This 1910 Edison Manufacturing Company production, newly restored by the Library of Congress, is the only extant nitrate print of the first film adaptation of Mary Shelley’s Frankenstein. Subtitled “a liberal adaptation”, Frankenstein bears only a vague resemblance to its source text. Directed by J. Searle Dawley and shot in three days, the film downplays the social aspects of Shelley’s novel in favor of a story about the creature as an uncanny doppelgänger of its creator. “Instead of a perfect human being”, the intertitles tell us, “the evil in Frankenstein’s mind creates a monster.” Rather than being “born” innocent and made monstrous through the dark mirror of prejudice, this creature is violent by design. His creation in what looks to be a steaming cauldron or crucible — staged with still-terrifying special effects, as he waves a semi-animate arm — anticipates the creepy mechanical bodies of later horror villains such as Chucky and Jigsaw. And yet, once the creature assumes its human form, he looks more like a lost member of Kiss. The film culminates with a kind of integration of Frankenstein’s shadow material, with a plot device that feels closer to Oscar Wilde’s Picture of Dorian Gray than Shelley’s Frankenstein. Escaping into a mirror, the creature looks back at his creator. Suddenly, he vanishes with a jump cut, and Frankenstein is left pointing an accusatory finger at himself.
Part of the “monstrous” nature of Shelley’s novel is its bricolage form. Like the creature himself, we read a patchwork story composed of different nested accounts, letters, and voices. The book only comes “alive” under the reader’s attentive observation, as we work to create a unity out of scavenged parts. Of course, translating this story from text to film requires accommodation, but something of the same effect might have been achieved through the kind of psychological techniques employed by Akira Kurosawa in Rashomon (1950): using the uncertainty of subjective memory and visual perspective to preserve Shelley’s ambiguities. This is asking a lot of a ten-minute silent film created in 1910. Yet its legacy is perhaps partly to blame for the violent intensifications of subsequent filmic adaptations of this novel, such as The Curse of Frankenstein (1957), where the creature is less a Miltonian Satan, more simply satanic.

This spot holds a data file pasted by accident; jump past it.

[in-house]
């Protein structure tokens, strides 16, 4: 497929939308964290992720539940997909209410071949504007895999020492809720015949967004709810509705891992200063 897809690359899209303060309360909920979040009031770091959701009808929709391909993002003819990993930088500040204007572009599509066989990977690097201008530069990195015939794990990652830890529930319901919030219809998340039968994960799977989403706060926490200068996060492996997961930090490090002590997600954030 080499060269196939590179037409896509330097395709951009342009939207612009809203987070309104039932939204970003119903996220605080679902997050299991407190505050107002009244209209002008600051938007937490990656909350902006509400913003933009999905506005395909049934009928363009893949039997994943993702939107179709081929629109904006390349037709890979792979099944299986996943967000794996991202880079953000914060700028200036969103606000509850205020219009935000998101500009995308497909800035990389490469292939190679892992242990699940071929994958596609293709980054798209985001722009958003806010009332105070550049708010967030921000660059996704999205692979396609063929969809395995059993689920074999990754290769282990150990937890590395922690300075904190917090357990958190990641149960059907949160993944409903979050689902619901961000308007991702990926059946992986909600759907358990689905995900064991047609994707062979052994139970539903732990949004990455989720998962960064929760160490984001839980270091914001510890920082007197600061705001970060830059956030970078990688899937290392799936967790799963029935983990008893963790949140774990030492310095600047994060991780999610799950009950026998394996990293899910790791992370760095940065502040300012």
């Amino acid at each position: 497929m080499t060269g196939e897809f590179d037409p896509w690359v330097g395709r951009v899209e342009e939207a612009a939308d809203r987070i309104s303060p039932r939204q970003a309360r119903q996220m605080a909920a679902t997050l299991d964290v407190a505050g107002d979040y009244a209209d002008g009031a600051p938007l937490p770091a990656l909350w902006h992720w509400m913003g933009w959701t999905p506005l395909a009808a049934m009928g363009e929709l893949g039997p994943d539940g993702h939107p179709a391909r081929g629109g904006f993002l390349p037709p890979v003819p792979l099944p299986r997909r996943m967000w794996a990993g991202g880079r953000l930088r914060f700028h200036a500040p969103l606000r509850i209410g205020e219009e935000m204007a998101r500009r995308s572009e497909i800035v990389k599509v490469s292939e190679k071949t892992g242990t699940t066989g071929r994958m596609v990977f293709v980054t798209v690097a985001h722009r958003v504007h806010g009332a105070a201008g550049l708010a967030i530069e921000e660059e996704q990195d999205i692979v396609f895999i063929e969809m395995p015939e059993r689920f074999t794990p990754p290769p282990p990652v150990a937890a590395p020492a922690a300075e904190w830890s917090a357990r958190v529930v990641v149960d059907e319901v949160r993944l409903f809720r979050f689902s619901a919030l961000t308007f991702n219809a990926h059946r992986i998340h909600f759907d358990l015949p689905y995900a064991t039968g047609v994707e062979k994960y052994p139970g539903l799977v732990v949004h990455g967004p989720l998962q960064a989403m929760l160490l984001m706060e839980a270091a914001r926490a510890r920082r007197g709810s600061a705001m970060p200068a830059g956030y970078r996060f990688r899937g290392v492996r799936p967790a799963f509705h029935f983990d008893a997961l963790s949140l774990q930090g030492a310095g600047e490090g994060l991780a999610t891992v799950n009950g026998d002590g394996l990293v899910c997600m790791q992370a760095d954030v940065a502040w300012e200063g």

None of this mattered to contemporary audiences, for the film was well-received primarily because of its infidelity. A review in the Fairmont West Virginian noted how the filmmakers “carefully tried to eliminate all the actually repulsive situations and to concentrate its endeavors upon the mystic and psychological problems that are to be found in this weird tale”. Wherever the story was changed, the reviewer proceeds to note, it is solely for the benefit of motion picture audiences — and the results spoke for themselves. Writing about the creation scene, he calls it “probably the most weird, mystifying and fascinating scene ever shown on a film.” Salt Lake City’s Herald-Republication agreed: “the scene in the laboratory where the monster seems to gradually assume human semblance is probably the most remarkable ever”.
For audiences today, the story of this nitrate print’s acquisition is almost more exciting than the film it contains, notes Wendi Maloney. It was unknowingly acquired by Alois F. “Al” Dettlaff of Wisconsin — remembered for dressing as Father Time at cinema conventions, complete with scythe and hourglass — as part of a larger trove in the 1950s. Only when the American Film Institute put Frankenstein on its list of lost movies in 1980 did Dettlaff realize what he had been sitting on. From there, the Library of Congress recovered the missing credits from the Edison Company’s archives, and commissioned a composer to score the film.